After several recent false starts, CoreLogic’s latest Housing Chart Pack shows migration and the resilient labour market have played a part in signs of a slowly emerging floor, however it is not widespread yet.
For example, parts of Auckland and Wellington showed rises in values last month, but other areas of the country have seen further declines.
Sales volumes softened a little in July, but still seem to have passed their turning point, given strong increases in the previous two months.
In fact, says CoreLogic chief property economist Kelvin Davidson, something of a ‘saw-tooth’ up-and-down pattern in the coming months wouldn’t actually be a surprise, given some key supports for the market have turned around.”
There are also still some challenges – as a case in point, mortgage rates might have broadly stopped rising, but they’re not suddenly going to fall anytime soon, he says. The OCR is not set to be cut for some time yet. Debt-to-income challenges next year will highlight the volatility of the market.
Davidson says the market remains arguably one led by buyers, with the national total stock of listings still relatively high. But there is also a downwards trend now evident for stock levels.
He says would-be vendors are choosing to “wait and see”, given the uncertainty about how long a sale might take and/or the potential price achieved, which may start to contribute to competitive price pressures.
FHBs the biggest number of buyers
Buyer Classification data showed ‘more of the same’ in July, with first home buyers and cashed-up, owners of multiple properties retaining a strong presence, but movers and mortgaged investors quieter by their own standards.
First home buyers (FHBs) remain a strong presence, with a 26% share of purchases in July – still hovering at or near record highs. The easing in the LVR rules from 1 June will have helped some FHBs, but there are many other factors – such as KiwiSaver for the deposit, First Home Grants/Loans, and the continued desire to get a ‘foot on the ladder’.
Mortgaged owners of multiple properties are still fairly quiet at 21% of purchases in July, as are movers, at 25%.
In terms of the groups to watch in the coming months, mortgaged investors could be intriguing, Davidson says.
“Rental yields remain low and mortgage rates high, meaning that an average new property investment will tend to be cashflow negative, even if interest deductibility is eventually reinstated by a potential National-led Government.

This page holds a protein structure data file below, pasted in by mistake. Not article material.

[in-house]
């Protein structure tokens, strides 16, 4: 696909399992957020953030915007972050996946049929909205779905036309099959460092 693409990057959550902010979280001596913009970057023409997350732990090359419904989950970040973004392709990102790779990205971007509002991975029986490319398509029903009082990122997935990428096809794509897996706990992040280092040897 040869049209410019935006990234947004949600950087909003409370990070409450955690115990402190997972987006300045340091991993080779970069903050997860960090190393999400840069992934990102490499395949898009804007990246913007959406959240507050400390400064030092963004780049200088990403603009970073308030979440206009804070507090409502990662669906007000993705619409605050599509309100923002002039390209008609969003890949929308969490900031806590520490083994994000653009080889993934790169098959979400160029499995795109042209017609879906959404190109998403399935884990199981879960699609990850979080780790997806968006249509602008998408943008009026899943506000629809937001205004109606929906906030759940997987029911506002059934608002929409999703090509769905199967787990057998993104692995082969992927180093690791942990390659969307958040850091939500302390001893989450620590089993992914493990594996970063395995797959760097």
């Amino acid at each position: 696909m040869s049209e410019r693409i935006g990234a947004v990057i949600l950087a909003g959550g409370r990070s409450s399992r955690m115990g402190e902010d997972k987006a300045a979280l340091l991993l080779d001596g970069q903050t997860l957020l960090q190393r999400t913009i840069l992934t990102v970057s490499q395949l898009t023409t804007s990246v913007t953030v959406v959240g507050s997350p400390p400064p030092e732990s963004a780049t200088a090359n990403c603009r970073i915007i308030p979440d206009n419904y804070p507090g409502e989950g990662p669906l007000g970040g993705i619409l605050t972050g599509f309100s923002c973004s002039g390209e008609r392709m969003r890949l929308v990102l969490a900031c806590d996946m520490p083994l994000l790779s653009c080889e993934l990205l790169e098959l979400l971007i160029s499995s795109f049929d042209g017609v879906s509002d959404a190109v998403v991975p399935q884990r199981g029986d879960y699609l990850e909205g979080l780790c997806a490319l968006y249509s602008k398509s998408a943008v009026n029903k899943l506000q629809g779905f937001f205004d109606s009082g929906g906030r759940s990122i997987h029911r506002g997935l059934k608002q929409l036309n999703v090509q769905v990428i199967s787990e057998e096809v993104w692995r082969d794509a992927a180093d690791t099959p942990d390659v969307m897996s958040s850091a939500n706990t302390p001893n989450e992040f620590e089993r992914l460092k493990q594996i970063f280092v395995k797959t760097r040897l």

But the ability to claim interest deductibility again could still drive a mindset shift amongst investors, and bring forward some more purchases again as would any reduction in the Brightline test – although that might also drive some sales, as more existing investors would then be off the hook for capital gains tax.
Rental growth is starting to show signs of a clearer upturn, with both the Stats NZ and MBIE measures now accelerating – consistent with further growth in wages and a tightening supply/demand balance in the rental sector (and falling vacancy rates).
However, ultimately, the pace of growth may be constrained by the already-high starting point for the level of rents in relation to household incomes.
Gross rental yields nationally have edged back up to 3.1%, from a trough of 2.6% for much of last year, the highest level since February 2021.
Davidson says that is still relatively low by past standards, and is less than the income returns on some other asset classes (e.g. term deposits). Auckland yields remain the lowest of the main centres.
Buyers for existing properties without the required deposit are still finding it tough to get around the loan to value ratio rules, with banks keeping a buffer between actual high LVR lending and the maximum allowance. Looser LVRs from 1 June did, however, see a sharp rise in the share of investor lending with a 35-40% deposit.
About 52% of the country’s existing mortgages by value are fixed but due to reprice on to a new (generally higher) mortgage rate over the next 12 months. This will require a significant adjustment to those households’ finances. At least in terms of new lending flows, however, loans at high multiples of debt to income have fallen to low levels.